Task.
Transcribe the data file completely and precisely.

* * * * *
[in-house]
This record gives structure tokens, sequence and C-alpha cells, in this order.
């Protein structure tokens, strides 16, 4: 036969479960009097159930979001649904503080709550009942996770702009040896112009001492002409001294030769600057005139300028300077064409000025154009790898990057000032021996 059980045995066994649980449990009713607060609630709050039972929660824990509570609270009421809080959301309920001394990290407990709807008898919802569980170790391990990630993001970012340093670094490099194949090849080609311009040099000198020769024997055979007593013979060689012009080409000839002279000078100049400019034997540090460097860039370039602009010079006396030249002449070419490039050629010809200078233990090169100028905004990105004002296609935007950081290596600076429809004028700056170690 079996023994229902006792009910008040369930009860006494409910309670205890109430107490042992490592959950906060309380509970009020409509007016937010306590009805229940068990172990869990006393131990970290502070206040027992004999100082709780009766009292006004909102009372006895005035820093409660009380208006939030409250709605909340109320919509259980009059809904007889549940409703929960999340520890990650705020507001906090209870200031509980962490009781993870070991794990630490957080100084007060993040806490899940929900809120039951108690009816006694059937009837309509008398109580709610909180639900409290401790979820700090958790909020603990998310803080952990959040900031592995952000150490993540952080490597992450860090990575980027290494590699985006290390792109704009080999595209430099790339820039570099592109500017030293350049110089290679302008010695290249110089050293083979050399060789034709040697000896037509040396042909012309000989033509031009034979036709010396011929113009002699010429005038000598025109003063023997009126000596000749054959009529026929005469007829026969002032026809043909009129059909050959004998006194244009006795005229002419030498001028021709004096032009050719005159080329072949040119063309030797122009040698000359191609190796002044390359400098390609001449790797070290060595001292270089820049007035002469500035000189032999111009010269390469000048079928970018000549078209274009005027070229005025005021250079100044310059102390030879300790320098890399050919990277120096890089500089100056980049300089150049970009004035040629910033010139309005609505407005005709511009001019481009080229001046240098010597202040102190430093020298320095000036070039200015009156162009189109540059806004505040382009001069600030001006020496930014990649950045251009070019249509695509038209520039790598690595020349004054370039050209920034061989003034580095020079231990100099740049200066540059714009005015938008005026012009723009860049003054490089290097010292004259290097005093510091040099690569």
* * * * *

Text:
[in-house]
This record gives structure tokens, sequence and C-alpha cells, in this order.
């Protein structure tokens, strides 16, 4: 036969479960009097159930979001649904503080709550009942996770702009040896112009001492002409001294030769600057005139300028300077064409000025154009790898990057000032021996 059980045995066994649980449990009713607060609630709050039972929660824990509570609270009421809080959301309920001394990290407990709807008898919802569980170790391990990630993001970012340093670094490099194949090849080609311009040099000198020769024997055979007593013979060689012009080409000839002279000078100049400019034997540090460097860039370039602009010079006396030249002449070419490039050629010809200078233990090169100028905004990105004002296609935007950081290596600076429809004028700056170690 079996023994229902006792009910008040369930009860006494409910309670205890109430107490042992490592959950906060309380509970009020409509007016937010306590009805229940068990172990869990006393131990970290502070206040027992004999100082709780009766009292006004909102009372006895005035820093409660009380208006939030409250709605909340109320919509259980009059809904007889549940409703929960999340520890990650705020507001906090209870200031509980962490009781993870070991794990630490957080100084007060993040806490899940929900809120039951108690009816006694059937009837309509008398109580709610909180639900409290401790979820700090958790909020603990998310803080952990959040900031592995952000150490993540952080490597992450860090990575980027290494590699985006290390792109704009080999595209430099790339820039570099592109500017030293350049110089290679302008010695290249110089050293083979050399060789034709040697000896037509040396042909012309000989033509031009034979036709010396011929113009002699010429005038000598025109003063023997009126000596000749054959009529026929005469007829026969002032026809043909009129059909050959004998006194244009006795005229002419030498001028021709004096032009050719005159080329072949040119063309030797122009040698000359191609190796002044390359400098390609001449790797070290060595001292270089820049007035002469500035000189032999111009010269390469000048079928970018000549078209274009005027070229005025005021250079100044310059102390030879300790320098890399050919990277120096890089500089100056980049300089150049970009004035040629910033010139309005609505407005005709511009001019481009080229001046240098010597202040102190430093020298320095000036070039200015009156162009189109540059806004505040382009001069600030001006020496930014990649950045251009070019249509695509038209520039790598690595020349004054370039050209920034061989003034580095020079231990100099740049200066540059714009005015938008005026012009723009860049003054490089290097010292004259290097005093510091040099690569």